Reporting from Washington — President Obama joined British Prime Minister David Cameron on Tuesday in condemning last year's release of the only person convicted in the 1988 bombing of Pan Am Flight 103 over Lockerbie, Scotland, but both men stopped short of pledging a full inquiry into how the release unfolded and whether embattled BP executives had anything to do with it.
Speaking to reporters after a morning of meetings at the White House, Cameron said that, despite reports that BP officials pushed for a prisoner transfer, he hasn't seen evidence that the company influenced the decision last August by the Scottish government to release Abdel Basset Ali Megrahi. The bombing killed 270 people, most of them Americans.
Cameron said he understands the anger Americans feel for the British oil company as a result of the oil spill in the Gulf of Mexico.
But he also urged people to separate that incident from the release of the ailing Megrahi to die at home in Libya. Megrahi was released on grounds of compassion, because his death appeared imminent. Nearly a year later, he is still alive.
"I don't need an inquiry to tell me what was a bad decision," Cameron said, adding later that it was not BP's decision to make but rather that of Scottish officials. He said his government would "engage" with members of Congress who are pledging to look into the matter.
Standing at Cameron's side for several questions about the release, Obama did not push for a full investigation, saying instead that he wants to have "all the facts" laid out. U.S. senators from New York and New Jersey are calling for an investigation into whether BP lobbied for a prisoner trade with Libya in exchange for access to oil in that country.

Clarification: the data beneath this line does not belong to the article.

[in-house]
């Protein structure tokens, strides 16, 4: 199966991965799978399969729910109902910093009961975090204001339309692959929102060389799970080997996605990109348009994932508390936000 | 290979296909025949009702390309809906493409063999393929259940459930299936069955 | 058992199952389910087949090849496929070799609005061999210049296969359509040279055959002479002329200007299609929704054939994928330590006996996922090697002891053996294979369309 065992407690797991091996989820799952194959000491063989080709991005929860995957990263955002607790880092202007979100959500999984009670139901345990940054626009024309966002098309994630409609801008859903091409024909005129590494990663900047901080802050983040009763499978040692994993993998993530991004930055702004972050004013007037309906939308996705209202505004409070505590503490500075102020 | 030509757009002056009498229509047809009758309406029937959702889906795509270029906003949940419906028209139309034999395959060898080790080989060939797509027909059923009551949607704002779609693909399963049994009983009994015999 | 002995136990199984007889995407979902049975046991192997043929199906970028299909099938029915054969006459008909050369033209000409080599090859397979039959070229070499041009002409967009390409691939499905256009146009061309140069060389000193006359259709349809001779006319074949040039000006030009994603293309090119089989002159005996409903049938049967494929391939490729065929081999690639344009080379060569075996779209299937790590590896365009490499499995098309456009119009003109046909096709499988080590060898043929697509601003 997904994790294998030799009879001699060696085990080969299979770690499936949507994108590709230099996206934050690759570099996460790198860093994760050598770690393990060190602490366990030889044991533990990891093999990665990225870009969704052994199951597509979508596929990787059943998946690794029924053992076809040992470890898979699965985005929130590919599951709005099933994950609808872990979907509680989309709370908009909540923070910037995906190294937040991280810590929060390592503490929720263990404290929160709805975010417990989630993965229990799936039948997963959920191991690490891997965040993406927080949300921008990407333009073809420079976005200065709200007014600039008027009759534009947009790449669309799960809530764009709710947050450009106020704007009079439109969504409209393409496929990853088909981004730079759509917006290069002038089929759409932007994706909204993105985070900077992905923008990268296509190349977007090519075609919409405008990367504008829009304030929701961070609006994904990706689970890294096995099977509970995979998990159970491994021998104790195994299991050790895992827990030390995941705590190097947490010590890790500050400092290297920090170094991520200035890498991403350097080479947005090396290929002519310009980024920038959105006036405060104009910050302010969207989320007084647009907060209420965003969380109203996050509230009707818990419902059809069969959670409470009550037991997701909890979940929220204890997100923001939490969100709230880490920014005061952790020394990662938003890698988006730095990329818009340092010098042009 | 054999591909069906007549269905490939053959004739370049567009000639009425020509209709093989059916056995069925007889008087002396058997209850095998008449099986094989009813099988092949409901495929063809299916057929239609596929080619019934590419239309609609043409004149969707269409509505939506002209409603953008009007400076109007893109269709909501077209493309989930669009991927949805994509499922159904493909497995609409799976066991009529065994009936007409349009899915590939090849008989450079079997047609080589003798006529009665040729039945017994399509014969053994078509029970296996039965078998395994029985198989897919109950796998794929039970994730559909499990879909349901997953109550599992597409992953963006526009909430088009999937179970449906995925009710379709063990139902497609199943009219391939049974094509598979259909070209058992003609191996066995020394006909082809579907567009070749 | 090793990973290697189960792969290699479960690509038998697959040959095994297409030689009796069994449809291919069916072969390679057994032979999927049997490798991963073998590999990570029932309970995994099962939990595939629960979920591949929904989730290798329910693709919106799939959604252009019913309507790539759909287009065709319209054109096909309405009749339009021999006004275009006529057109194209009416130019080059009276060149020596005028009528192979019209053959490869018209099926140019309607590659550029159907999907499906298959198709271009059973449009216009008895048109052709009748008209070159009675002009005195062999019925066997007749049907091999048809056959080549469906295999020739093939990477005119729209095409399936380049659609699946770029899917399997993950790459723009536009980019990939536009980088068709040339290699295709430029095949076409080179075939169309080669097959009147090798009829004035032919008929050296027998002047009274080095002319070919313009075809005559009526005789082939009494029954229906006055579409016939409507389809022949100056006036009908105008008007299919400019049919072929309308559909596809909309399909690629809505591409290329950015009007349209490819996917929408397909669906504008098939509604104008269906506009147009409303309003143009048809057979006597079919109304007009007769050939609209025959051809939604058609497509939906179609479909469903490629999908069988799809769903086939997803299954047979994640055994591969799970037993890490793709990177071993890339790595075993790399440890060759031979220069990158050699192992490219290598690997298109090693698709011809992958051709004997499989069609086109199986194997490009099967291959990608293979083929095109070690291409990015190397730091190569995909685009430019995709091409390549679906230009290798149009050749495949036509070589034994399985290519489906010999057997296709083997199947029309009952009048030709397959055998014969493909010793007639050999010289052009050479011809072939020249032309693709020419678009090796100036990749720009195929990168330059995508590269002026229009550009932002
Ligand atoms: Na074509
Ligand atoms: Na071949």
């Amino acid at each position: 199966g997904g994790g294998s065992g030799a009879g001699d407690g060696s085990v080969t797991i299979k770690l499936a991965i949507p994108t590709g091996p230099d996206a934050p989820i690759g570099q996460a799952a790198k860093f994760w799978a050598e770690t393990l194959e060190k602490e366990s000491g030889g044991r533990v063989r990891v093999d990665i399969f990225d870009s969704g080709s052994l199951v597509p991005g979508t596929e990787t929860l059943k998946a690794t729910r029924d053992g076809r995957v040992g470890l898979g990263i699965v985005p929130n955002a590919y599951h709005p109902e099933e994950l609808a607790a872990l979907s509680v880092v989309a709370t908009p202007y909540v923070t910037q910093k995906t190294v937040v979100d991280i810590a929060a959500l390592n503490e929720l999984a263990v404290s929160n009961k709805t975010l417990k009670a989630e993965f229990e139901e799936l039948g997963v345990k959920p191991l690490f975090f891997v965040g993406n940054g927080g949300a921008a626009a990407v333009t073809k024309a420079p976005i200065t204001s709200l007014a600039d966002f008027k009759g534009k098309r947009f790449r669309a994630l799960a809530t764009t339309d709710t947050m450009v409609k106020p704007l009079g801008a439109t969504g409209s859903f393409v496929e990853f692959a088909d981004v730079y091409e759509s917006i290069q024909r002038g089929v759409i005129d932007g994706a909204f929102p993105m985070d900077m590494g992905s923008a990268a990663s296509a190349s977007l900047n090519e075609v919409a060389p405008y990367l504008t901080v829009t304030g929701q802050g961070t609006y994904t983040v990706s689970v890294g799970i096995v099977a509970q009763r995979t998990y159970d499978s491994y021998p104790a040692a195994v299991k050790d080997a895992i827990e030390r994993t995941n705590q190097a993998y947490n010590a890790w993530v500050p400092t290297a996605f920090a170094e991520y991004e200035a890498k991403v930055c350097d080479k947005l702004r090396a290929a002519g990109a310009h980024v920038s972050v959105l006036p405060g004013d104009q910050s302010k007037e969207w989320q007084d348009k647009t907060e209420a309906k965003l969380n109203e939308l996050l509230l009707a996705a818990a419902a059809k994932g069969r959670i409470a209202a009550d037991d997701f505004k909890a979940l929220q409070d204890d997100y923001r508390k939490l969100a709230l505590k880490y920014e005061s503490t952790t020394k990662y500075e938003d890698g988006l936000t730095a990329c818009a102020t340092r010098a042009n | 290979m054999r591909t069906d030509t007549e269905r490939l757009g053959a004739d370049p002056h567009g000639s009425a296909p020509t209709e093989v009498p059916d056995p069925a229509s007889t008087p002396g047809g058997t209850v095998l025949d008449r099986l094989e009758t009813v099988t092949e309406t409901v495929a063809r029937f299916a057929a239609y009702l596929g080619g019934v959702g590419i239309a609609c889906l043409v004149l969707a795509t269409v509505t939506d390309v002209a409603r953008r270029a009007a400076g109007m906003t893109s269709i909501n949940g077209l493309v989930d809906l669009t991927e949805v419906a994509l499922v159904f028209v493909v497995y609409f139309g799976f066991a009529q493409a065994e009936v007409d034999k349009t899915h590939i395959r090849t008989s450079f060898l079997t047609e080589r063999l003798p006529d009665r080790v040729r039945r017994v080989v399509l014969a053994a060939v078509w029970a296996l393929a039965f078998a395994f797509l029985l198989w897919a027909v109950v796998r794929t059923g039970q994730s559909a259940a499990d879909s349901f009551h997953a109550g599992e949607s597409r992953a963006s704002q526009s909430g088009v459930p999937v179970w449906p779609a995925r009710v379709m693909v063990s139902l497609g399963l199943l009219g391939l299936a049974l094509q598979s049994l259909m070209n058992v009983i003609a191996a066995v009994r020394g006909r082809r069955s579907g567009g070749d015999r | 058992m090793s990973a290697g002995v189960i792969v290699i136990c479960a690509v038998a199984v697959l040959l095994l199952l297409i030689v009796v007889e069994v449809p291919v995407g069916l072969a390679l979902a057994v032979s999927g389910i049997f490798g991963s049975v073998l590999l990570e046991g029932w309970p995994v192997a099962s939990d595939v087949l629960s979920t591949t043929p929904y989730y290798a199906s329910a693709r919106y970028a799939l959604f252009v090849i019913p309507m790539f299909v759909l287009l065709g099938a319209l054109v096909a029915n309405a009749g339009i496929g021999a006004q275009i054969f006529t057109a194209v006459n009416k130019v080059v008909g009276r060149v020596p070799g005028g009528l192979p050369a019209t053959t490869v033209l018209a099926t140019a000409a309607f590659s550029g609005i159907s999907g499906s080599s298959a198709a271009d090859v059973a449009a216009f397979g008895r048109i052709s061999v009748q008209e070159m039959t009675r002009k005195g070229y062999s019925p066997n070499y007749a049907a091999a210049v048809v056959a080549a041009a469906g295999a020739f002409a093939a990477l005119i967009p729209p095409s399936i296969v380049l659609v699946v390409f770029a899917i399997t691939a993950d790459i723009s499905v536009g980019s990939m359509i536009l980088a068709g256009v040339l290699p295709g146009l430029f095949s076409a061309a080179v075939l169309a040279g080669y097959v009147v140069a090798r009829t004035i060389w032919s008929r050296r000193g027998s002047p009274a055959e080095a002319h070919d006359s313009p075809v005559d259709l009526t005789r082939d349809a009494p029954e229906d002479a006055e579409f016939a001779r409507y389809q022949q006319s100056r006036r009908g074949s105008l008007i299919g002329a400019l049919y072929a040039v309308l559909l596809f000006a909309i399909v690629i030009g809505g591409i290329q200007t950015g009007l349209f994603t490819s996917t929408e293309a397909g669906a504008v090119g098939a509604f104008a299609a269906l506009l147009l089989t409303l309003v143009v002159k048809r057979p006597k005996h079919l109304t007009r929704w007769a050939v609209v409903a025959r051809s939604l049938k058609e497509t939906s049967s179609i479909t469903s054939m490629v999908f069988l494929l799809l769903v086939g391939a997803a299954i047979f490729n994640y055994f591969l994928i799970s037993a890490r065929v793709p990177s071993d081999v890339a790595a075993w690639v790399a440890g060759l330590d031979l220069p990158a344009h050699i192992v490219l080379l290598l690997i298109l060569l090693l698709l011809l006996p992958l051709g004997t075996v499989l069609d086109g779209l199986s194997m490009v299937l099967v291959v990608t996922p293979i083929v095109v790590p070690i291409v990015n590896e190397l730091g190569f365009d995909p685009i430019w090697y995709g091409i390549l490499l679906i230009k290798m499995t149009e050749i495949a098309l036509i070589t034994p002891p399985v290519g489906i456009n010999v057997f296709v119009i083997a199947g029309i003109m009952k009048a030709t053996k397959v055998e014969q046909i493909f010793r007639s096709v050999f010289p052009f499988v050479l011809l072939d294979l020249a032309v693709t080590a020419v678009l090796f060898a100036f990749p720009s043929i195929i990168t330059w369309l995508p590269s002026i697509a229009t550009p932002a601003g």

No matter what an inquiry turned up, Obama said, it would not negate the fact that it was "a very poor decision."
Obama pointed out that Cameron had wholeheartedly voiced concern about Megrahi's release, saying the British prime minister "shares our anger over the decision [and] also objects to how it played out."
In diplomatic terms, the afternoon appearance in the White House East Room was part of the red carpet treatment afforded Cameron as leader of one of the most valued U.S. allies and a key partner in Obama's top military and diplomatic efforts.
After three hours of talks and a lunch of striped bass, they appeared before television cameras to praise what they repeatedly called the "special relationship" between their countries, referring to each other in familiar fashion as "David" and "Barack."
But the question-and-answer period focused almost entirely on BP, putting the recently installed British prime minister in the hot seat during his first official visit to the White House.
In recent weeks Cameron has emphasized the responsibility BP bears for permanently containing the oil spill, cleaning up the Gulf region and compensating those who suffered harm as a result of the disaster
Cameron also called BP an important part of the American and British economies, saying it is a major supplier of petroleum and employer of workers in both countries.
"Thousands of jobs on both sides of the Atlantic depend on it," Cameron said of the company. "So it's in the interest of both our countries, as we agreed, that it remains a strong and stable company for the future."